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Thursday, 10 January, 2002, 20:41 GMT
US flies suspects to Cuba base
A US soldier stands guard at the Guantanamo Bay prison
The prison has been specially constructed at the Cuba base
A first group of al-Qaeda and Taleban prisoners being held by US forces has been flown out of Afghanistan on route to a US prison camp at Guantanamo Bay in Cuba.

There are among these prisoners people who are perfectly willing to kill themselves and kill other people

Donald Rumsfeld
US Defence Secretary
About 20 detainees from among the more than 350 currently in US custody were on the first flight, which left Kandahar airbase on Thursday.

Shortly after the aircraft departed, the base came under small arms fire, which US marines were investigating.

The prisoners, who had all been captured during the US-led campaign in Afghanistan, were dressed in orange overalls, chained and with clean-shaven faces. CNN television showed pictures of the captives shuffling across the tarmac towards the C-17 cargo planes.

They include suspected members of Osama Bin Laden's terrorist al-Qaeda network, as well as fighters from the Taleban, ousted from power in December.

The US military is expected to use unprecedented security on the flight, although the Pentagon has declined to comment on reports that the prisoners will be chained to their seats, hooded and sedated during the journey to Guantanamo's newly constructed jails.

US Defence Secretary Donald Rumsfeld said at a news conference that guards "have been authorised and instructed to use appropriate restraints".

"There are among these prisoners people who are perfectly willing to kill themselves and kill other people."

The plane may also be escorted by jet fighters at least some of the way.

The flight is expected to take 20 hours, with a single scheduled stop at an undisclosed location.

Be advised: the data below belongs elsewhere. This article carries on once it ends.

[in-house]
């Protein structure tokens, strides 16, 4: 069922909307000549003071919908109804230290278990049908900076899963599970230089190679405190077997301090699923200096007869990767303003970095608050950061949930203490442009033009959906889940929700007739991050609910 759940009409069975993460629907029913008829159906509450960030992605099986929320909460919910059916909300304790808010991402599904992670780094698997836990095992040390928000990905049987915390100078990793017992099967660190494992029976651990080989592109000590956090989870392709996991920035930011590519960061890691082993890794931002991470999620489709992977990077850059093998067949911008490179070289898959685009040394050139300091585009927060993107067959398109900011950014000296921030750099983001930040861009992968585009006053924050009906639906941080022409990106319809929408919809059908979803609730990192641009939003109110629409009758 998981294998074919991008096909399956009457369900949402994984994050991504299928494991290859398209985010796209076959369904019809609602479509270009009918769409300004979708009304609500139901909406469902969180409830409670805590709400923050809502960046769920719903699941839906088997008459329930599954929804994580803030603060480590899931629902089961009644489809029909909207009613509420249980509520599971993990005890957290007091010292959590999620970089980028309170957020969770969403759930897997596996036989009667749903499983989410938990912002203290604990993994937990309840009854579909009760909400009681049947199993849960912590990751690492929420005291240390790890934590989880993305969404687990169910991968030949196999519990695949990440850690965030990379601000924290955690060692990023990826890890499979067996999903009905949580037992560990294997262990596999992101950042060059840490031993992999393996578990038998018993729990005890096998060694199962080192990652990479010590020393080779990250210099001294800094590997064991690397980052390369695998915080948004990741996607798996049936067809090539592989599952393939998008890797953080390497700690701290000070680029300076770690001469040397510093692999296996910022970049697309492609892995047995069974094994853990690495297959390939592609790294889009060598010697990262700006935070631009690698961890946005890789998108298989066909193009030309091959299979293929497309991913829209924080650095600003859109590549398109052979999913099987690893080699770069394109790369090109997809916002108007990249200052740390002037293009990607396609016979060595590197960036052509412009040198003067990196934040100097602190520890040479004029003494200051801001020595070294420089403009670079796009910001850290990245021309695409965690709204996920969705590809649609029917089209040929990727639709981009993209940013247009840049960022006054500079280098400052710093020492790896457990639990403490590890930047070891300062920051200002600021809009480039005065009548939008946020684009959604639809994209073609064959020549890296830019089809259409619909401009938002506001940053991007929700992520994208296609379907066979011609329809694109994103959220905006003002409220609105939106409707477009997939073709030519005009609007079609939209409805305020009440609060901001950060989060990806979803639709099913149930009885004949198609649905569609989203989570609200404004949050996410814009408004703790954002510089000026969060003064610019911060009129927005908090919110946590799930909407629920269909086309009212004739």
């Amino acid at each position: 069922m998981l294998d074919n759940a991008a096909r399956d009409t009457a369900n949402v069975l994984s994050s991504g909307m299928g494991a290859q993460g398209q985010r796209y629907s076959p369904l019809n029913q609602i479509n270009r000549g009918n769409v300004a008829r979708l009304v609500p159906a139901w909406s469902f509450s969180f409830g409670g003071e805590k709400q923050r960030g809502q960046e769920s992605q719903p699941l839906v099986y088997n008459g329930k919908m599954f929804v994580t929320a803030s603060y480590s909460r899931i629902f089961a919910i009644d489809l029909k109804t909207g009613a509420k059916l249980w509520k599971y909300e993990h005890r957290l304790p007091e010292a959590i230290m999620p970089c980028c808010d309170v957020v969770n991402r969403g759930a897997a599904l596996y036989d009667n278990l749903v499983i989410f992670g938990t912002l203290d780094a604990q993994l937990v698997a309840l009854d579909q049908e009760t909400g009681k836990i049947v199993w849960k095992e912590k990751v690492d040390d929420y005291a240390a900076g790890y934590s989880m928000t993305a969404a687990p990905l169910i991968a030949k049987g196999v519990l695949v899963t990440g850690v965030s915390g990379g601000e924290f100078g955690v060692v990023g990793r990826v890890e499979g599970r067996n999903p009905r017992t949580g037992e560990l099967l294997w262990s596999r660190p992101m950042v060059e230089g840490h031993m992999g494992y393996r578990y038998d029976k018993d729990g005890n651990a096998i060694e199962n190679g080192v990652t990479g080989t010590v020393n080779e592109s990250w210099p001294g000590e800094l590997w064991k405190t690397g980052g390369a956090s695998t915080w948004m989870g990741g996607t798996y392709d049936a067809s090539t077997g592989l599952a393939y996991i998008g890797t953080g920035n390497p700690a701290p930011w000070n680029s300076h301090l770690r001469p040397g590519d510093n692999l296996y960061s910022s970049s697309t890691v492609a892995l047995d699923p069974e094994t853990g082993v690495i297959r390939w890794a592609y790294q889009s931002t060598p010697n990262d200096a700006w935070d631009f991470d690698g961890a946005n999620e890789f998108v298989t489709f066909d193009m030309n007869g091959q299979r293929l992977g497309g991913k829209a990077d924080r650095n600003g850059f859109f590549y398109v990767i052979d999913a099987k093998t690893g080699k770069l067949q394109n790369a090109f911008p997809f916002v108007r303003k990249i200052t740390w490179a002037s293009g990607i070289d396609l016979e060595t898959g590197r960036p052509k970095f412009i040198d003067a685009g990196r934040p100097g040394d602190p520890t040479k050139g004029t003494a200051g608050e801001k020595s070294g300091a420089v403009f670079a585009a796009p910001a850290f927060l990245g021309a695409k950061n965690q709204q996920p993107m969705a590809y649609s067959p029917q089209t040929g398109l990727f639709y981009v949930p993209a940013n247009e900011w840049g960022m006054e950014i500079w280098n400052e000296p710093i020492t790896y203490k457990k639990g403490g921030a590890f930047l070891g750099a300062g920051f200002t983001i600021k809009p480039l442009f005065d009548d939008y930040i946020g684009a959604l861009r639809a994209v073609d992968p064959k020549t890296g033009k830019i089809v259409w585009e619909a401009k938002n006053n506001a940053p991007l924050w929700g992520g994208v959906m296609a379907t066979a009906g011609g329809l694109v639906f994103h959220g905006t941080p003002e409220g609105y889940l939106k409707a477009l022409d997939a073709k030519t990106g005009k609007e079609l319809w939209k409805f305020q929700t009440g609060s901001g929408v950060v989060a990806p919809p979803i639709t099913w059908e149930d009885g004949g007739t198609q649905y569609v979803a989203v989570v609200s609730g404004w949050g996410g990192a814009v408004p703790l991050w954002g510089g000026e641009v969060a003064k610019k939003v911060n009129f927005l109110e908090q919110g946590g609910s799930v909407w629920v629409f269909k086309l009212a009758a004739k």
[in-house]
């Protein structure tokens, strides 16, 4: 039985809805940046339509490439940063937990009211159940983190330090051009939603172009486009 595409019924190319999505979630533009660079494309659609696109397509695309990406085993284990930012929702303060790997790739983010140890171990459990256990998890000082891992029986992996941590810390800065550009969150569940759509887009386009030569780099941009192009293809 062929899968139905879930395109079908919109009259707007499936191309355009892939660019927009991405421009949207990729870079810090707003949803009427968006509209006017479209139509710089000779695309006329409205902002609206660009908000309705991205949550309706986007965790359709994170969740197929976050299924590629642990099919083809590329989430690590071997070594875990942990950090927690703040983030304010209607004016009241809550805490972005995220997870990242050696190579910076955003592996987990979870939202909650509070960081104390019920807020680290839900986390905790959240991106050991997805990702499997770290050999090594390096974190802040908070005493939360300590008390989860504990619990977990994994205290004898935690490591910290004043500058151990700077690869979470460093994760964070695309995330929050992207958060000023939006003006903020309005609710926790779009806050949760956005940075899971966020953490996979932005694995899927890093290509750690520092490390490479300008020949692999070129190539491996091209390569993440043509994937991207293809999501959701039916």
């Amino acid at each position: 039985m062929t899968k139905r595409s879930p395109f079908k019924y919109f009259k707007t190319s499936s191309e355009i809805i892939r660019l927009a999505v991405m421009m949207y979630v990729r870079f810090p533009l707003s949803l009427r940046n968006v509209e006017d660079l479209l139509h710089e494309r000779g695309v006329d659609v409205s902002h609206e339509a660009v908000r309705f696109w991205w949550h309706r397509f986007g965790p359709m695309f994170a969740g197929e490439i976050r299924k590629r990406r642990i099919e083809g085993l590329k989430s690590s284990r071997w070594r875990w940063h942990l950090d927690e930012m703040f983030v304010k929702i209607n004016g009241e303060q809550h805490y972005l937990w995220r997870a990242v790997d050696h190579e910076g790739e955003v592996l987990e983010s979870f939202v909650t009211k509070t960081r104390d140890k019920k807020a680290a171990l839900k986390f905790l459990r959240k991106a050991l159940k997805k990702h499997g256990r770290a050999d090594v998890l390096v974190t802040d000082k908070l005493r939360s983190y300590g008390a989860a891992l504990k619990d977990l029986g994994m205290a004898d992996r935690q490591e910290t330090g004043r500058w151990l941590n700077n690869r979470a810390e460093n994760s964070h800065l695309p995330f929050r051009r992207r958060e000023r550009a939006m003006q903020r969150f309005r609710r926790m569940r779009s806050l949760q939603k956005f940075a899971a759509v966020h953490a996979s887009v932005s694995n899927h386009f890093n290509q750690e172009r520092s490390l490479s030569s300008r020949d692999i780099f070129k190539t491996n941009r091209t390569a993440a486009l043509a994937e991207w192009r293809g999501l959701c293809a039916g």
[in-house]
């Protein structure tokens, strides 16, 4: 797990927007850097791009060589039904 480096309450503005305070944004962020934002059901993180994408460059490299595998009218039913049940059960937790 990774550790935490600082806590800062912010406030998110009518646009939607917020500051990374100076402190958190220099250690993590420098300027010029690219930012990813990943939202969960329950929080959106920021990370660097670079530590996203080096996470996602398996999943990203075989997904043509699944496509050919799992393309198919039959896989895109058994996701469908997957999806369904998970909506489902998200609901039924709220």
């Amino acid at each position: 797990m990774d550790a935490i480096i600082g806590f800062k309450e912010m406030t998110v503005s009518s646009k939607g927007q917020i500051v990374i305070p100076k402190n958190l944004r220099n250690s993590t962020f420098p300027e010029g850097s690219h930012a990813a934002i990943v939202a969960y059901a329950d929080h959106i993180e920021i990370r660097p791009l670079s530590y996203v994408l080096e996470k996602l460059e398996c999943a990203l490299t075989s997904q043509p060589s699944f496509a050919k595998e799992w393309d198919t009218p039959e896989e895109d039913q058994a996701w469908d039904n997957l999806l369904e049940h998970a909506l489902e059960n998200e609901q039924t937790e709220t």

Life inside

The military post at Guantanamo Bay, which the US rents from Cuba for just $4,000 per year, is being fitted out with a prison designed to hold up to 2,000 prisoners.

Guantanamo Bay
1898 - US Marines land on Cuba during Spanish-American War
1903 - President Roosevelt signs permanent lease for military post
1961 - President Eisenhower insists base remains, despite Castro's revolution
1962 - Battalions of troops arrive during Cuban missile crisis
1990s - Base used to house Cuban and Haitian refugees

The US presence on the island has been a constant bone of contention with the Communist regime since the Cuban revolution in 1959, but President Fidel Castro has not voiced particular objections to the proposed housing of al-Qaeda prisoners there.

US officials said the base is a prime location for a security facility, surrounded by mangrove swamps, salt marshes and shark-infested seas.

Prisoners will wear jump suits. They will be kept apart most of the time, although they will be allowed out of their cells in small groups for meals, showers and some recreation.

They will be allowed to pray according to their faith.

US officials say they are holding 368 prisoners - 306 at a base in Kandahar, 38 in Bagram, outside the capital Kabul, 16 at Mazar-e-Sharif in northern Afghanistan, and eight aboard the Navy ship USS Bagram.

Captured Taleban fighters in the northern town of Taloqan
The US has 368 prisoners of war
The US is continuing to try to track down the Taleban and al-Qaeda fighters who have so far eluded capture. On Thursday, 150 ground troops were reported to be scouring an area in southern Afghanistan, while their colleagues launched air strikes on suspected hideouts.

It appears that not all of those captured may be sent to Cuba.

It also remains unclear what form of justice they will face.

Some members of the US Government are keen to put them before military tribunals - possibly outside the US - but there have been calls for the prisoners to be put through a more transparent process, where the trial would be subject to public scrutiny.

The less senior members of al-Qaeda and the Taleban may simply face further interrogation before being sent back to their home countries for judicial proceedings there.

The BBC's Stephen Sackur in Washington
"The first 20 will be held in temporary cage-like cells"
Major Brad Lowell of US Central Command, Tampa
"We understand these are dangerous individuals"
Former US National Security Adviser Sandy Berger
"They have demonstrated they are still capable of great violence"
See also:

10 Jan 02 | South Asia
Harsh conditions await prisoners
09 Jan 02 | South Asia
US seeks access to Taleban ministers
28 Dec 01 | Americas
Destination Guantanamo Bay
04 Jan 02 | Americas
Castro 'does not oppose' US prison
02 Jan 02 | South Asia
Analysis: Al-Qaeda to struggle on
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